An American philanthropic organization has announced a multi-million dollar donation to Queen’s University, slated to revitalize the Agnes Etherington Art Centre.
Bader Philanthropies will be giving roughly $54 million to the university for a new and improved museum that will house the Bader Collection. This is the largest donation the university has ever received, according to Queen’s principal Patrick Deane.
Along with the museum, the new building will house the graduate program in Art Conservation, and both graduate and undergraduate programs of Art History.
“It’s bringing together exhibition space for arts and costumes, visible storage for arts and costumes an outdoor art square, the art history department and the art conservation department,” Daniel Bader, president and CEO of Bader Philanthropies.
The Bader collection includes 500 paintings and sculptures including four Rembrandts, making the Agnes Etherington Arts Centre a top draw for art education, scholars and art enthusiasts from across the country and internationally.
“The benefits to the city are incalculable, in terms of their ability to attract visitors who will stay in this community, enjoy the other amenities that this community has to offer,” said Deane.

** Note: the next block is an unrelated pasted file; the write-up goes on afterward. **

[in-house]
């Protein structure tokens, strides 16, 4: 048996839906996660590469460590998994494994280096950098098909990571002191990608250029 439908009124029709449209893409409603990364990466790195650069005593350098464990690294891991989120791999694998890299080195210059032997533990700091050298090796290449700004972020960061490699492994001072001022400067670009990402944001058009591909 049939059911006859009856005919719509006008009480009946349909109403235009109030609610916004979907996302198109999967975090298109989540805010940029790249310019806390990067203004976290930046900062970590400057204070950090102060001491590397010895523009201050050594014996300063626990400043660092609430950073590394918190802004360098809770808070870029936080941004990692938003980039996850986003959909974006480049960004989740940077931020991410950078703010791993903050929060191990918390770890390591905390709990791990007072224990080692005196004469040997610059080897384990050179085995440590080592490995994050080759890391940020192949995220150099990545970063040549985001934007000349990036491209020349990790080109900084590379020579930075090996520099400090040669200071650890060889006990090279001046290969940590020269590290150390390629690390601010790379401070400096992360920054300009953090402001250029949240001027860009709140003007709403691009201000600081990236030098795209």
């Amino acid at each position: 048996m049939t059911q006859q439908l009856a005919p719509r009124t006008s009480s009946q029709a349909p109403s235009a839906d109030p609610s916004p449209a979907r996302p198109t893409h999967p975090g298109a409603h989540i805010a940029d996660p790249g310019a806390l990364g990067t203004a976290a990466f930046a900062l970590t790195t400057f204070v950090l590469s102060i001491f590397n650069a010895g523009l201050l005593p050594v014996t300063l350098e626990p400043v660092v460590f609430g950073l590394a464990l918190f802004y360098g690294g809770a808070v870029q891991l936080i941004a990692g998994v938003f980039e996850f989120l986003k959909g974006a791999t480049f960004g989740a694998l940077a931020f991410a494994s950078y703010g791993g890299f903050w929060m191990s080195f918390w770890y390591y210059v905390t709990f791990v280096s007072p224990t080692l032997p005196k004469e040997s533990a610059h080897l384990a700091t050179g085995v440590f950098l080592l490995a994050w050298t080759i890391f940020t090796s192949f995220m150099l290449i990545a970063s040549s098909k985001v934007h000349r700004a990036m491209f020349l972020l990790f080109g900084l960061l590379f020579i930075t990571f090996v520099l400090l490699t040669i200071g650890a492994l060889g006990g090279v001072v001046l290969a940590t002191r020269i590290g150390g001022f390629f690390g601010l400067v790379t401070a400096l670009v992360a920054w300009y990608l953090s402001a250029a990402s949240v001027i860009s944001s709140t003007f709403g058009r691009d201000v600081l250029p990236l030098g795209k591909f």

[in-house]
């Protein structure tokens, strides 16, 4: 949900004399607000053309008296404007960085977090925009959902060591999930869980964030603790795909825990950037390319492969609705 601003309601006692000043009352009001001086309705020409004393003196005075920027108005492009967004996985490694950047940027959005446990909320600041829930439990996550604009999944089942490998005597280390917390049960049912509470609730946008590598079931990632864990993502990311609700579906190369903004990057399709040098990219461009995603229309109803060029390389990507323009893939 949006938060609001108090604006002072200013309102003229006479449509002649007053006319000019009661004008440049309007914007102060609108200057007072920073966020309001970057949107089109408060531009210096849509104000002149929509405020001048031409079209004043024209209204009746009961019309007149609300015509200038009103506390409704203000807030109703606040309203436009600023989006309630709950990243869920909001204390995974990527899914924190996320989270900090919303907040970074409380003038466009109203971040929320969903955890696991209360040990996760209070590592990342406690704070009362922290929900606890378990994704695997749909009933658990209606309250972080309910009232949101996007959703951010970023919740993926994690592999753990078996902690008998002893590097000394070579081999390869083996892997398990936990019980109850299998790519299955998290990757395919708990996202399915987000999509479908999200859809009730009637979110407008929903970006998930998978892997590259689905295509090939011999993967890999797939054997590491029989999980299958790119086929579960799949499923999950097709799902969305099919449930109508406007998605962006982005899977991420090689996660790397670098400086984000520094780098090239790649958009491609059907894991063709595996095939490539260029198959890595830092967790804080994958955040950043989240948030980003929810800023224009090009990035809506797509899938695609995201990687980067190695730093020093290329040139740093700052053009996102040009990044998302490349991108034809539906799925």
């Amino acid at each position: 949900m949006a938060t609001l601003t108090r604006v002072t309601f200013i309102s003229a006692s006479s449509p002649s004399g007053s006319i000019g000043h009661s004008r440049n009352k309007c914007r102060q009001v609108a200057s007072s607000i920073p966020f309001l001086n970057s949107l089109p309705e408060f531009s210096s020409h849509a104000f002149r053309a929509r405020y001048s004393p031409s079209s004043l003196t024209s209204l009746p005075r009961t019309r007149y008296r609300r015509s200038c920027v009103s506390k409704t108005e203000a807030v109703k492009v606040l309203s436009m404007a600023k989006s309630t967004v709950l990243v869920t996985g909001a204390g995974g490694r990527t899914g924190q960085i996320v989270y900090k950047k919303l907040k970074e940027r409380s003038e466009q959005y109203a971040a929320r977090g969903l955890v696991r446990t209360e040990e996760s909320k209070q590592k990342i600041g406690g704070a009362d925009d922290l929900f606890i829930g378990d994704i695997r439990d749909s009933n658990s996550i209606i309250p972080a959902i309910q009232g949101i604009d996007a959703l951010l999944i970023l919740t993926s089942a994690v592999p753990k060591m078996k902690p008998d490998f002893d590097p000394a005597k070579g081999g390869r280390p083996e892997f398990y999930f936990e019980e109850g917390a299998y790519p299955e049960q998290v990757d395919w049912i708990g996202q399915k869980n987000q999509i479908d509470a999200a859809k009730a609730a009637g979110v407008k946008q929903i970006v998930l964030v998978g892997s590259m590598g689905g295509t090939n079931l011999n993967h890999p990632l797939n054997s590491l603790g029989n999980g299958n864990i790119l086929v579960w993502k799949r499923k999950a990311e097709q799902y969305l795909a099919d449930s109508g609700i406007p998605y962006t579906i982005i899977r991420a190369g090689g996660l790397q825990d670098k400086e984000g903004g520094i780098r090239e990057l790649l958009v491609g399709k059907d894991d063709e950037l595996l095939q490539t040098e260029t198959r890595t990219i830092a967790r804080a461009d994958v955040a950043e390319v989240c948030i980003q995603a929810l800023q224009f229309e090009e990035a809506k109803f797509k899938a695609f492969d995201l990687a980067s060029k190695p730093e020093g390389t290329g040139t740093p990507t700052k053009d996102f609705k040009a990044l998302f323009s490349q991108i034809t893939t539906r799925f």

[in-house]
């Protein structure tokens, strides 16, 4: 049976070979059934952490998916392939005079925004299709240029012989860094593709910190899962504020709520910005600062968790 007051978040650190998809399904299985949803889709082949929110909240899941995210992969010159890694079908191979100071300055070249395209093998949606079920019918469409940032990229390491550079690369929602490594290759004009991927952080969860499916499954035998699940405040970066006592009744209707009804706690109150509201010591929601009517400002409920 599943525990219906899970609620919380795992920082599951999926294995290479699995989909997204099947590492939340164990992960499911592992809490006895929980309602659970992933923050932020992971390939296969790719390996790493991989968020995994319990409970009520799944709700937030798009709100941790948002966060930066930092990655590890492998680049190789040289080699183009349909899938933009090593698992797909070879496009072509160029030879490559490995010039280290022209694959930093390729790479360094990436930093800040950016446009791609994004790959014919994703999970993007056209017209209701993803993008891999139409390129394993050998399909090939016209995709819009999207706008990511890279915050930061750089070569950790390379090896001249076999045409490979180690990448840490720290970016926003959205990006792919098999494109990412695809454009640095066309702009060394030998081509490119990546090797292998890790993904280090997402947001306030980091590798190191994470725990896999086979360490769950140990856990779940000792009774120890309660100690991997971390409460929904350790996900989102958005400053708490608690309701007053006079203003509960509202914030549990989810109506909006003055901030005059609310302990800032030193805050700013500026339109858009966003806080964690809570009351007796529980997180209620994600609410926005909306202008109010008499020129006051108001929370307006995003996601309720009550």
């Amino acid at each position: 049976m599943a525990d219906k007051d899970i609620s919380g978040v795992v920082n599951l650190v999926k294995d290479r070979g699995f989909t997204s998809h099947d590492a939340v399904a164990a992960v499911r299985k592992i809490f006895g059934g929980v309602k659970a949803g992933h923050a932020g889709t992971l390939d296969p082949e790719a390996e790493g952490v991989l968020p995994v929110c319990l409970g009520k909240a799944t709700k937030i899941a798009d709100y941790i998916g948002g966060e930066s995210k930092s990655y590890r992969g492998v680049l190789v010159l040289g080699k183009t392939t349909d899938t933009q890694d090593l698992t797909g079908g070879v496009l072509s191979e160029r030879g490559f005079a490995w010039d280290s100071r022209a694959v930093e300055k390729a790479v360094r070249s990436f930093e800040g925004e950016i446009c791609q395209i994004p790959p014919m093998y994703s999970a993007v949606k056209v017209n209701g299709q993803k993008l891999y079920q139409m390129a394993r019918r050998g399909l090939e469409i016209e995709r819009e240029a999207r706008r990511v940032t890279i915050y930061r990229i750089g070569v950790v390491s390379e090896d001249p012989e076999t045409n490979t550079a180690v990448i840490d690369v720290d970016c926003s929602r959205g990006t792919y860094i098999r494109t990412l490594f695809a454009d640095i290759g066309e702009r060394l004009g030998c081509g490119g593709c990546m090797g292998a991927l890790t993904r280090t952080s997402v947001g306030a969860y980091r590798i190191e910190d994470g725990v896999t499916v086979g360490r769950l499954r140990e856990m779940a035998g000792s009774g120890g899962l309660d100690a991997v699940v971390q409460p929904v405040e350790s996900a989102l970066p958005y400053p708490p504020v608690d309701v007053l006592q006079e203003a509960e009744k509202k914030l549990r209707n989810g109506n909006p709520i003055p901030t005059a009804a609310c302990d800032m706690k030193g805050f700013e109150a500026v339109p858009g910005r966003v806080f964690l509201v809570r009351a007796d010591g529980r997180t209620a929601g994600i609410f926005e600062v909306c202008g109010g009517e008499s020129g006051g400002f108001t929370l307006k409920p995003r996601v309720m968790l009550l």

The Bader family’s affiliation with the university stems back to the late Alfred Bader, who was accepted as a student in the 1940s. Bader had previously been rejected by other universities in Canada because he was Jewish, but made a career as a distinguished chemist following his time at Queen’s University.
“He believed that — it’s true of course — that it completely changed his life, he was welcomed, when he was released from what had been a prisoner of war camp when other universities would not take him,” said Isabel Bader, advisor to Bader Philanthropies and the late Alfred’s wife.
The Bader family has been a frequent Queen’s University benefactor, and in fact donated to the art centre’s last expansion in 2000.
When it comes to revamping the centre, much work still needs to be done including visioning exercises and designing the new buidling, but Queen’s has set an ambitious goal of completing the rejuvenation at some point in 2024.
— With files from Global News’ Darryn Davis.